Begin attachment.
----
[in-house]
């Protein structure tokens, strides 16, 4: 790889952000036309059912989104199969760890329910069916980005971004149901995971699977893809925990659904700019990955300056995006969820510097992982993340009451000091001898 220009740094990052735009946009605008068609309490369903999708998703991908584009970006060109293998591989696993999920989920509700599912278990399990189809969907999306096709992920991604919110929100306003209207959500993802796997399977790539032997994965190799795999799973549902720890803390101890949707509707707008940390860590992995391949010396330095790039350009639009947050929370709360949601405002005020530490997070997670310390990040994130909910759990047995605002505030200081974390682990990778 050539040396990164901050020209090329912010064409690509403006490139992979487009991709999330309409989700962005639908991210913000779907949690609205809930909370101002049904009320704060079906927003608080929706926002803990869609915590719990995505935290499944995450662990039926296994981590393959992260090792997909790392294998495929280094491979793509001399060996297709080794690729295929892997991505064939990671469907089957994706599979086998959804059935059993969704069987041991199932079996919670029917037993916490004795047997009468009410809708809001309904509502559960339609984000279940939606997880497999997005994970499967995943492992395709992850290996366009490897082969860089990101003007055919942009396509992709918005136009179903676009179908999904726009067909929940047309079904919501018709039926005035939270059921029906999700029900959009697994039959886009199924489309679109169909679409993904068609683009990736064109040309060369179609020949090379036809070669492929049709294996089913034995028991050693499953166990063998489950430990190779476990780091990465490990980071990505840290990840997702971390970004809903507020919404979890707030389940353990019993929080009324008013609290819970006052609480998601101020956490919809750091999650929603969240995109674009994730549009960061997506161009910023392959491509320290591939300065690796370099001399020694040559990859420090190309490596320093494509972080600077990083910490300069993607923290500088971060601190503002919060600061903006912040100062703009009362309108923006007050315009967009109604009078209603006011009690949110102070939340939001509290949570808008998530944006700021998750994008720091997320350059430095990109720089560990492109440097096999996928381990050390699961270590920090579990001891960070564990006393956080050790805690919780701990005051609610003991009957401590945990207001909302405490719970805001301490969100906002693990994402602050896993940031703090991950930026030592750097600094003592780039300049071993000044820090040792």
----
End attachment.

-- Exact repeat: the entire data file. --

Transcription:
[in-house]
């Protein structure tokens, strides 16, 4: 790889952000036309059912989104199969760890329910069916980005971004149901995971699977893809925990659904700019990955300056995006969820510097992982993340009451000091001898 220009740094990052735009946009605008068609309490369903999708998703991908584009970006060109293998591989696993999920989920509700599912278990399990189809969907999306096709992920991604919110929100306003209207959500993802796997399977790539032997994965190799795999799973549902720890803390101890949707509707707008940390860590992995391949010396330095790039350009639009947050929370709360949601405002005020530490997070997670310390990040994130909910759990047995605002505030200081974390682990990778 050539040396990164901050020209090329912010064409690509403006490139992979487009991709999330309409989700962005639908991210913000779907949690609205809930909370101002049904009320704060079906927003608080929706926002803990869609915590719990995505935290499944995450662990039926296994981590393959992260090792997909790392294998495929280094491979793509001399060996297709080794690729295929892997991505064939990671469907089957994706599979086998959804059935059993969704069987041991199932079996919670029917037993916490004795047997009468009410809708809001309904509502559960339609984000279940939606997880497999997005994970499967995943492992395709992850290996366009490897082969860089990101003007055919942009396509992709918005136009179903676009179908999904726009067909929940047309079904919501018709039926005035939270059921029906999700029900959009697994039959886009199924489309679109169909679409993904068609683009990736064109040309060369179609020949090379036809070669492929049709294996089913034995028991050693499953166990063998489950430990190779476990780091990465490990980071990505840290990840997702971390970004809903507020919404979890707030389940353990019993929080009324008013609290819970006052609480998601101020956490919809750091999650929603969240995109674009994730549009960061997506161009910023392959491509320290591939300065690796370099001399020694040559990859420090190309490596320093494509972080600077990083910490300069993607923290500088971060601190503002919060600061903006912040100062703009009362309108923006007050315009967009109604009078209603006011009690949110102070939340939001509290949570808008998530944006700021998750994008720091997320350059430095990109720089560990492109440097096999996928381990050390699961270590920090579990001891960070564990006393956080050790805690919780701990005051609610003991009957401590945990207001909302405490719970805001301490969100906002693990994402602050896993940031703090991950930026030592750097600094003592780039300049071993000044820090040792």